Northern Beaches Syd.

  9. #9
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    Quote Originally Posted by 4bee View Post
    Of course always try & apply WD40, CR stuff before hand & let sit for a few minutes.
    Chemsearch Yield is far and away better than those. Of course, it is expensive but you get what you pay for.

    A good way is to have a set of reverse helix drills and a reversible drill. The thrust generated by the cutting action will in most cases simply wind out the offending broken stud.
    URSUSMAJOR

  10. #10
    Join Date
    Jan 1970
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    Quote Originally Posted by Lukeis View Post
    Lesson learnt.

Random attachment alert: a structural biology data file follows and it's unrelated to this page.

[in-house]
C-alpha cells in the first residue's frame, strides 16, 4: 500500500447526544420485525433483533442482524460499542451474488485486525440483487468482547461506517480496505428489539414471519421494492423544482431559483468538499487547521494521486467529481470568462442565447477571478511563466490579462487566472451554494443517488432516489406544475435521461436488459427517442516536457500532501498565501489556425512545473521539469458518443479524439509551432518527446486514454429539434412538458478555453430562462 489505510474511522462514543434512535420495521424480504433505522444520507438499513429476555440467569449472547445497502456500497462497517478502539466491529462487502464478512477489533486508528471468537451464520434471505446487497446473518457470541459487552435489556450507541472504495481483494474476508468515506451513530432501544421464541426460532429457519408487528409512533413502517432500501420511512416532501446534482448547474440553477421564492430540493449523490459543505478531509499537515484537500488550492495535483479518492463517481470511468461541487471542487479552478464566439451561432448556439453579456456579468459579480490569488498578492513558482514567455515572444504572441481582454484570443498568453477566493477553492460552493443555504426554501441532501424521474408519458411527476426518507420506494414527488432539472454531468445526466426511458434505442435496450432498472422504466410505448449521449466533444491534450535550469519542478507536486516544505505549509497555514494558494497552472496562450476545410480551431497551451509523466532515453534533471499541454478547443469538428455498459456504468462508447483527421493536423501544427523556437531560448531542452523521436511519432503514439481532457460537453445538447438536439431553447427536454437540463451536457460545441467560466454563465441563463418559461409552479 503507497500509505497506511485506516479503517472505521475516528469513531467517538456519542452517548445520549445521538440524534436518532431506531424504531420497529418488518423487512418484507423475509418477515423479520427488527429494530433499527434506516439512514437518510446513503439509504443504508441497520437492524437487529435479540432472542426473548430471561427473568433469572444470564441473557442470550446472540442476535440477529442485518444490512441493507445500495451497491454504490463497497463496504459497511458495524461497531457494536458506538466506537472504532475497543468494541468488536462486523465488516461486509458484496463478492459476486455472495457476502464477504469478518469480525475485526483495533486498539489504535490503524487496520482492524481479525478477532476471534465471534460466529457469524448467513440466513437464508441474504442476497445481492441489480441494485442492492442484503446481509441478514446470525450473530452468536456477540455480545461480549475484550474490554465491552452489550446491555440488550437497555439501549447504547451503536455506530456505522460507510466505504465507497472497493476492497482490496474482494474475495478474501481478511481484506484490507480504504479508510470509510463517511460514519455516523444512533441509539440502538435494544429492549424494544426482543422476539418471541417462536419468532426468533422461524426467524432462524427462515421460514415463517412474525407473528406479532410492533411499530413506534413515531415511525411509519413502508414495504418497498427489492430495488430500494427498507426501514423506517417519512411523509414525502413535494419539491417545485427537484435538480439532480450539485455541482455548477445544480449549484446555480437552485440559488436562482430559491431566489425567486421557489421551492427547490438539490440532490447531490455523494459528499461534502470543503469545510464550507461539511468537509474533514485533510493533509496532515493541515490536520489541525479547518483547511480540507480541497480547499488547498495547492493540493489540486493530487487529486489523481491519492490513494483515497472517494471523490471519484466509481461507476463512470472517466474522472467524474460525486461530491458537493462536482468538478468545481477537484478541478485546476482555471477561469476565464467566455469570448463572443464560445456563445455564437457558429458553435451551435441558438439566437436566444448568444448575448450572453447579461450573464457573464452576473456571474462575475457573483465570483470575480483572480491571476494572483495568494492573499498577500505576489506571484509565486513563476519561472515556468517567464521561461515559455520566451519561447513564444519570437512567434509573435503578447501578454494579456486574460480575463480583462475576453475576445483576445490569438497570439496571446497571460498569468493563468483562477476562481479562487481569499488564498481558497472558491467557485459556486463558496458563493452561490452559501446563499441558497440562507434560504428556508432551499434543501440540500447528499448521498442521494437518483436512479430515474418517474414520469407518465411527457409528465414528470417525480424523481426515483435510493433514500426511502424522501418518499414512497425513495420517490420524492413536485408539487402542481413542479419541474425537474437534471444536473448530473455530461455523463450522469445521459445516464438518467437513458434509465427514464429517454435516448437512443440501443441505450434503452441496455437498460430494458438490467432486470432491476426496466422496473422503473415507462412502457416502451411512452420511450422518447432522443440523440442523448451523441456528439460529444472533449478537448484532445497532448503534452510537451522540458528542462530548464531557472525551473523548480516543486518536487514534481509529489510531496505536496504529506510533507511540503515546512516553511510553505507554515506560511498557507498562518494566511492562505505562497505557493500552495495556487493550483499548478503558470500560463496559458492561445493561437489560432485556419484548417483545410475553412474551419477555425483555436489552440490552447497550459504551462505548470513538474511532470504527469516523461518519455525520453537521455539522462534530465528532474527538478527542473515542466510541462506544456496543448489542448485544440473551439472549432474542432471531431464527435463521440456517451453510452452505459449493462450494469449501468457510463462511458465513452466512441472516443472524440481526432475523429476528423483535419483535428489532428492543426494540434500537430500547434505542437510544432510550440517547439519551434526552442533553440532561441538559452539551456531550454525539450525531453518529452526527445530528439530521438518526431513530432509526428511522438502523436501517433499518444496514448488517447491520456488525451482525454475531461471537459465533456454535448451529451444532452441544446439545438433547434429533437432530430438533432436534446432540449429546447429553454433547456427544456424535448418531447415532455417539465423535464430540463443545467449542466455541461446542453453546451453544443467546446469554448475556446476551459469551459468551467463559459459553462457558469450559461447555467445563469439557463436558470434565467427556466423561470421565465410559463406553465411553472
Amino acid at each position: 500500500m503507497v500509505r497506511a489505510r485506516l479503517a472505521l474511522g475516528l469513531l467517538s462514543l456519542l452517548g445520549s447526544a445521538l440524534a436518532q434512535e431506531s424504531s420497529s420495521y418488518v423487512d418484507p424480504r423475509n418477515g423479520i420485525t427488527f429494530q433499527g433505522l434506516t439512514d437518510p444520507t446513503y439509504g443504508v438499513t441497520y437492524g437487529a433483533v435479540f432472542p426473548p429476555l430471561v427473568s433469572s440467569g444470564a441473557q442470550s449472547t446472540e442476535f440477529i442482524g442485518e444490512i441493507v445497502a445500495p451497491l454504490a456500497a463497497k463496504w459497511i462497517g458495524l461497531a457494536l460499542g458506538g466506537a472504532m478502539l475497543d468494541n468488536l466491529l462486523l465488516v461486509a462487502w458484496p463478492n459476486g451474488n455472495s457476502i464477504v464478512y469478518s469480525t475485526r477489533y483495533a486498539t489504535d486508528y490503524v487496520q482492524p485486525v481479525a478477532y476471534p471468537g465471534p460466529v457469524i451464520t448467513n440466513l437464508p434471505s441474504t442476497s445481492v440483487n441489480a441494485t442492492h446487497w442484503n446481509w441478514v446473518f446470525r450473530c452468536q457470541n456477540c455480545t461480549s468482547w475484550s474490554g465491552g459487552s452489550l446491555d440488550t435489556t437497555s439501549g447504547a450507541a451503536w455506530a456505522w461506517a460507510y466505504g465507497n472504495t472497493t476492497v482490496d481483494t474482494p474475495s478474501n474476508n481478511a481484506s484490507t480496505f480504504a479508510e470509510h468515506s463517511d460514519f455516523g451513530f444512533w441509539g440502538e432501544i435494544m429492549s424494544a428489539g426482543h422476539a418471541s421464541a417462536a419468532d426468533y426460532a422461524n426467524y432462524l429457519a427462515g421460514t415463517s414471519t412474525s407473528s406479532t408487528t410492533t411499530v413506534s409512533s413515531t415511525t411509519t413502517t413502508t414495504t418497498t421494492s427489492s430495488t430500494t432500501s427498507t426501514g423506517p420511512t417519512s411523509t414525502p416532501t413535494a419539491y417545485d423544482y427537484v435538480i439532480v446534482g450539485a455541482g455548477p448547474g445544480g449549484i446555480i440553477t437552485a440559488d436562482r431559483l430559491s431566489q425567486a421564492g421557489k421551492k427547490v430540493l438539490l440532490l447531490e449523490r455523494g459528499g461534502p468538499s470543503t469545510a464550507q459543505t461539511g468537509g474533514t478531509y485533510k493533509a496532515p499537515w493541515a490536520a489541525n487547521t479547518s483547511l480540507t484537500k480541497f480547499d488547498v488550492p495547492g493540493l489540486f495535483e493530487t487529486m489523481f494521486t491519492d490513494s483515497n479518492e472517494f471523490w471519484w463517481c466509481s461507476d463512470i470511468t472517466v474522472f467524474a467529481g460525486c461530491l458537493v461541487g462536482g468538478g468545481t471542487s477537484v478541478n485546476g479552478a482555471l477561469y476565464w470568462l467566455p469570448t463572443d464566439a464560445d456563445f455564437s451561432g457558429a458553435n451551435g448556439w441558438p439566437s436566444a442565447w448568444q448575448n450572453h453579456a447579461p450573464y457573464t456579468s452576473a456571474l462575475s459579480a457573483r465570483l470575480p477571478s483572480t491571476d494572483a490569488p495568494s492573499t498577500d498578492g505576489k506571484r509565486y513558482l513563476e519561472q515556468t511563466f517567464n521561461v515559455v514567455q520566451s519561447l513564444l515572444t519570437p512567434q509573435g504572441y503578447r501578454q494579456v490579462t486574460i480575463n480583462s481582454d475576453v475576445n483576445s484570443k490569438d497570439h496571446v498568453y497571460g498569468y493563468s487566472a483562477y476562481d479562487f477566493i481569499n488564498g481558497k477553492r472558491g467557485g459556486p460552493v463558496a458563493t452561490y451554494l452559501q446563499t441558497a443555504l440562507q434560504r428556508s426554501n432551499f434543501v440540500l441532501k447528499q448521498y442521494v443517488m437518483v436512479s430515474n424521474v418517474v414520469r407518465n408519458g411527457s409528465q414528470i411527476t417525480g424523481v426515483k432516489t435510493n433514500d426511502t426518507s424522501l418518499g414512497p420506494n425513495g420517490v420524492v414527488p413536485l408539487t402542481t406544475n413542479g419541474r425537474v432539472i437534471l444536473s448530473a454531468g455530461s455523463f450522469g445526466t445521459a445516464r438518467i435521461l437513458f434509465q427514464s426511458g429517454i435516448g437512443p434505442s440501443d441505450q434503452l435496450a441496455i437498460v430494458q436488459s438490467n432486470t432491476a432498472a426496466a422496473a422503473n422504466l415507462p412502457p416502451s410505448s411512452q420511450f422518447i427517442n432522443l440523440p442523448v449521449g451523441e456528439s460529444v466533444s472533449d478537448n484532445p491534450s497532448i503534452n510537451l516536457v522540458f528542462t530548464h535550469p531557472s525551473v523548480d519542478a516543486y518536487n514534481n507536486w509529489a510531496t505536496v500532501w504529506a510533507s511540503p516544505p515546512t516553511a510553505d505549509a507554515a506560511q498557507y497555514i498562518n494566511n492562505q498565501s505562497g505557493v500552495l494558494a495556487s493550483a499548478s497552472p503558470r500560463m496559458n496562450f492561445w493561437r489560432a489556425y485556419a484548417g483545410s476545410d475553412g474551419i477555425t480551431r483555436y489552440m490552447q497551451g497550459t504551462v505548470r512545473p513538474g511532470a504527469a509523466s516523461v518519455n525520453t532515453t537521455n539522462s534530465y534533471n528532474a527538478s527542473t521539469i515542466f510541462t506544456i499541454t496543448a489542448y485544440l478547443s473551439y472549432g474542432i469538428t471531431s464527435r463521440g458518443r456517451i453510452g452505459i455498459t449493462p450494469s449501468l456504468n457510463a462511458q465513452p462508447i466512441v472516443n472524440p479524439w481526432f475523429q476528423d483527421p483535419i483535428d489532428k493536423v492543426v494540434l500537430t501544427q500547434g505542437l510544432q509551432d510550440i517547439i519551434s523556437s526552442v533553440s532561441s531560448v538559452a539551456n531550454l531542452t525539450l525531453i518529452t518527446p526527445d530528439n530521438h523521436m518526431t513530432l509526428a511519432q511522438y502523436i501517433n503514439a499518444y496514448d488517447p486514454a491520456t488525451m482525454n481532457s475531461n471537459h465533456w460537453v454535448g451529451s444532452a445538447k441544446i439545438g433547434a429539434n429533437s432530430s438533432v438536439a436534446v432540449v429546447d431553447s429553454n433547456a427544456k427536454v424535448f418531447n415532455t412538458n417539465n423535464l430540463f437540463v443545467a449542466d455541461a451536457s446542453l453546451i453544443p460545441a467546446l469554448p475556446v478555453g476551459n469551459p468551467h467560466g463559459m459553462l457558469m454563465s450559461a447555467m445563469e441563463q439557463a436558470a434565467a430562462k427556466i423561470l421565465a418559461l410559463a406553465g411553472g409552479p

I resolved the issue thankfully, with a fresh set of eyes today I managed to pull a few things apart to get access to the rear and twist it out.

    Thanks for the tips!

    Yep that works sometimes if you just bugger off back to the house & sit down with a Cuppa Tea, then when you return to the problem you amaze yourself to find that it wasn't really a problem after all.

    It is marvelous what a few wet tea Leaves can do.


    Ask me about the time I tried to fit a flat 7 ribbed belt to the front of my olde D1 V8.

    No better not. My wife had a look at my struggle suggested I put a suitable ring spanner on the Alternator nut/tensioner & use it as leverage to lessen the distance between the pulleys against spring pressure. My words not hers, you understand.

    Sez me as you do, "I was just going to do that". And so I did. Didn't have a Service Manual back then.